Since long before such terms as factory farming, genetically modified food, or veganism entered the lexicon, Jewish tradition has stressed thoughtful eating practices through the practice of kashrut.
And yet the kosher laws are still catching up with modern technology and conveniences, environmental concerns, and a growing sensitivity to the plight of animals prior to slaughter.
At an Oct. 8 program at Rutgers University in New Brunswick, three experts on different aspects of Jews and food conducted a lively and at times provocative panel discussion on the intersection of Jewish tradition and contemporary concerns of modern American Jews.
Tackling what it means to be kosher in the 21st century and the ethics surrounding a host of food-related issues were Nigel Savage, executive director of the New York-based Hazon; Jennifer Berg, director of the graduate program in food studies and food management at New York University; and Jordan Rosenblum, author of the book Food and Identity in Early Rabbinic Judaism.
The program at the Douglass College Center was sponsored by Rutgers’ Allen and Joan Bildner Center for the Study of Jewish Life and cosponsored by the university’s Center for Global Advancement and International Affairs.
Rosenblum, a professor in Hebrew and Semitic studies at the University of Wisconsin-Madison, said kosher rules and eating traditions continually evolved over many centuries — but today’s practices would baffle the sages.
“If you were to bring one of those rabbinic figures to a kosher kitchen in the modern Jewish world, he would likely be screamed at for ‘treifing’ up their kitchen,” said Rosenblum.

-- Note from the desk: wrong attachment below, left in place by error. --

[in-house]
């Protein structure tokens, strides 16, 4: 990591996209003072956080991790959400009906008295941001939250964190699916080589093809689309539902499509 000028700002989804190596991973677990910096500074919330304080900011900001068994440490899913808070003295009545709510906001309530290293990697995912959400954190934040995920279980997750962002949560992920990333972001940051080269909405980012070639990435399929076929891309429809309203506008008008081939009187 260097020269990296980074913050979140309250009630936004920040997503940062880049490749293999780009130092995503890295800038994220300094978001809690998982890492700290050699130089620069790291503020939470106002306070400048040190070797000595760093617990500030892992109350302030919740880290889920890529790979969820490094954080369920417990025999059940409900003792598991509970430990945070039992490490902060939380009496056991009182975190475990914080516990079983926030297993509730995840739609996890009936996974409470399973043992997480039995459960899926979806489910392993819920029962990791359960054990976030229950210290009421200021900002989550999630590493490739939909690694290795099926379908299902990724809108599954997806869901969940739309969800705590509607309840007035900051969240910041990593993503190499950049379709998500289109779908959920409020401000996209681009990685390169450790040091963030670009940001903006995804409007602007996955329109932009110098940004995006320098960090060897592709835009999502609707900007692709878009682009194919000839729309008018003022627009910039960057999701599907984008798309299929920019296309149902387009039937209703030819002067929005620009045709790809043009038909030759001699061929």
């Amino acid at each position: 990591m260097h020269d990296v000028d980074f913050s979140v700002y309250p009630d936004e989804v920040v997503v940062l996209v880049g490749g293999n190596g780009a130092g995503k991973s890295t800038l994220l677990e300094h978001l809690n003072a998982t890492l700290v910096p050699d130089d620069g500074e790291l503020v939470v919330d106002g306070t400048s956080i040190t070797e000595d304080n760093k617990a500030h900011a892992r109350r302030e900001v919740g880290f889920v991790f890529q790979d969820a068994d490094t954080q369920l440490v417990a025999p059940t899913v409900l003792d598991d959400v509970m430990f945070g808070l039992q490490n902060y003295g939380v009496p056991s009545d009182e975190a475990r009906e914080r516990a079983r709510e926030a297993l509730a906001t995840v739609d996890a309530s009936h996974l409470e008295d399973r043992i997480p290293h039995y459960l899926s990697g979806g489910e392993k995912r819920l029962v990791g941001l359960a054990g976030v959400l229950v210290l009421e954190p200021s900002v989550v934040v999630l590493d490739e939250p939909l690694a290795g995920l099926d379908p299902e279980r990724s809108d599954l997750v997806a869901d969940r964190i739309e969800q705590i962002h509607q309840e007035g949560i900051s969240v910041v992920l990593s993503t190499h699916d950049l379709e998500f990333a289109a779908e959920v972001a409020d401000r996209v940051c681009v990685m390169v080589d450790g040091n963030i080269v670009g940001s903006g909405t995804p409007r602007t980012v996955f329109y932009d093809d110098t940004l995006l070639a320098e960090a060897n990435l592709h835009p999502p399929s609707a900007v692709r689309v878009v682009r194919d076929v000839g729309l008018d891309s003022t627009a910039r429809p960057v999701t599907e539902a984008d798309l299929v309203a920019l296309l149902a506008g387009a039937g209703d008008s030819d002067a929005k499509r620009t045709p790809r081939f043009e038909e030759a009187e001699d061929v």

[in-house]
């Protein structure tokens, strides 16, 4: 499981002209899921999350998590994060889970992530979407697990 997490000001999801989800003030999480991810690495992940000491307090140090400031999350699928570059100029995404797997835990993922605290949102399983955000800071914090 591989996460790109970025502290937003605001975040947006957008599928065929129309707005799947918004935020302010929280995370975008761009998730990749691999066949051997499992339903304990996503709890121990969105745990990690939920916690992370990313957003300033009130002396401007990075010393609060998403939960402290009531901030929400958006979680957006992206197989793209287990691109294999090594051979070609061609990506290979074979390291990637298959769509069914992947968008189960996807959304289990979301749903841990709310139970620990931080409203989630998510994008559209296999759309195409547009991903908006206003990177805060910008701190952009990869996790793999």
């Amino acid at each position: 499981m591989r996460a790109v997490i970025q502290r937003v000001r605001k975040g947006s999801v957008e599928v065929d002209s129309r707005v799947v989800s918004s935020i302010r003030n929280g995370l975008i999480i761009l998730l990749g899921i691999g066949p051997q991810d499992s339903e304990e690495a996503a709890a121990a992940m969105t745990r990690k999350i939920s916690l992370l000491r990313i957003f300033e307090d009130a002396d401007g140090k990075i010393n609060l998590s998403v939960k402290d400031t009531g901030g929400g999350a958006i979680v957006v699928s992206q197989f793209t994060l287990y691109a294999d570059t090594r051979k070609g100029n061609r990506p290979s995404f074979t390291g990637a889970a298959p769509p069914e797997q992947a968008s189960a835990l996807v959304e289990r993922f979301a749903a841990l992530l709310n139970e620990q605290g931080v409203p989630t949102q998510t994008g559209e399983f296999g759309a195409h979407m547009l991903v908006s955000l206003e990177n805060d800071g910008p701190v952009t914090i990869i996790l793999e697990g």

Savage agreed, but said the bafflement goes in two directions. While Savage said he believed keeping kosher was important, he said his own refrigerator — with its almond milk, tofu, and wild-caught salmon — would be unrecognizable to his Jewish grandmother.
“Our grandkids will say I eat sushi like my grandparents did because that’s Jewish food,” he said.
And it’s not just the types of food that have changed, but Jews’ relationships with the food they buy and and eat. Hazon sponsors 66 community-supported agriculture programs, or CSAs, linking local farms with local consumers.
Savage said the Jewish community is “many years ahead” of other faiths in establishing CSAs through synagogues, JCCs, Hillels, and other institutions.
Berg, who specializes in the food traditions of American Jews, said she finds some of today’s choices, including kosher facsimiles of forbidden foods, to be perplexing because they seem to be “spiritually unkosher.”
She questioned how a package of bagels can be stamped “kosher for Passover” while a jar of raspberry jam, containing no ingredients forbidden on the holiday, shouldn’t be eaten because it lacks that stamp.
Berg said the 2008 federal raid on the kosher meat processing plant in Postville, Iowa, for immigration and labor law violations “got us into a conversation” that took kashrut beyond slaughter into tza’ar ba’alei chaim, kindness to animals, and the treatment of those who grow and process our food.
Berg said an animal that had been grass-fed and well treated during its life, but not slaughtered by a shohet, or kosher slaughterer, “seemed more kosher” to her than factory-raised animals slaughtered according to Jewish tradition.